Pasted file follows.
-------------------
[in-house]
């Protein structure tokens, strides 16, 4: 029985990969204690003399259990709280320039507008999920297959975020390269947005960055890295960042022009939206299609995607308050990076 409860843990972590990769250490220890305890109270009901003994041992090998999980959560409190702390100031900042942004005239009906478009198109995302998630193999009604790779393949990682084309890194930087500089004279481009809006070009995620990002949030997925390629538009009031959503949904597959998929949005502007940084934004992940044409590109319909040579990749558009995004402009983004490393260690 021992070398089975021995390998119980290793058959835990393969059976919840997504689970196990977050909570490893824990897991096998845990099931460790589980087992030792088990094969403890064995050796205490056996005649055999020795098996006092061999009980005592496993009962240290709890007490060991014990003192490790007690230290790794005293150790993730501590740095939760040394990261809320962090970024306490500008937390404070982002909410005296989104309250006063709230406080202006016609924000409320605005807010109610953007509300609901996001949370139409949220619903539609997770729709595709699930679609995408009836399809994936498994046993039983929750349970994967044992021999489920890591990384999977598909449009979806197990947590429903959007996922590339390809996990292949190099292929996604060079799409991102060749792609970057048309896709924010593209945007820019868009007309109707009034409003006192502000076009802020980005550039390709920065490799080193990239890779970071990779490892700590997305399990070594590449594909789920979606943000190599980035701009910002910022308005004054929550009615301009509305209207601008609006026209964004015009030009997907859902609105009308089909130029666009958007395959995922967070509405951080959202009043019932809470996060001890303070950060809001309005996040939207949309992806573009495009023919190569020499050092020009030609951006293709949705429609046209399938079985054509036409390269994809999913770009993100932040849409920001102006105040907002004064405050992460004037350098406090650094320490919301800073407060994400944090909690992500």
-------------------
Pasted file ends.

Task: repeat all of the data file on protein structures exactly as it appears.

[in-house]
């Protein structure tokens, strides 16, 4: 029985990969204690003399259990709280320039507008999920297959975020390269947005960055890295960042022009939206299609995607308050990076 409860843990972590990769250490220890305890109270009901003994041992090998999980959560409190702390100031900042942004005239009906478009198109995302998630193999009604790779393949990682084309890194930087500089004279481009809006070009995620990002949030997925390629538009009031959503949904597959998929949005502007940084934004992940044409590109319909040579990749558009995004402009983004490393260690 021992070398089975021995390998119980290793058959835990393969059976919840997504689970196990977050909570490893824990897991096998845990099931460790589980087992030792088990094969403890064995050796205490056996005649055999020795098996006092061999009980005592496993009962240290709890007490060991014990003192490790007690230290790794005293150790993730501590740095939760040394990261809320962090970024306490500008937390404070982002909410005296989104309250006063709230406080202006016609924000409320605005807010109610953007509300609901996001949370139409949220619903539609997770729709595709699930679609995408009836399809994936498994046993039983929750349970994967044992021999489920890591990384999977598909449009979806197990947590429903959007996922590339390809996990292949190099292929996604060079799409991102060749792609970057048309896709924010593209945007820019868009007309109707009034409003006192502000076009802020980005550039390709920065490799080193990239890779970071990779490892700590997305399990070594590449594909789920979606943000190599980035701009910002910022308005004054929550009615301009509305209207601008609006026209964004015009030009997907859902609105009308089909130029666009958007395959995922967070509405951080959202009043019932809470996060001890303070950060809001309005996040939207949309992806573009495009023919190569020499050092020009030609951006293709949705429609046209399938079985054509036409390269994809999913770009993100932040849409920001102006105040907002004064405050992460004037350098406090650094320490919301800073407060994400944090909690992500």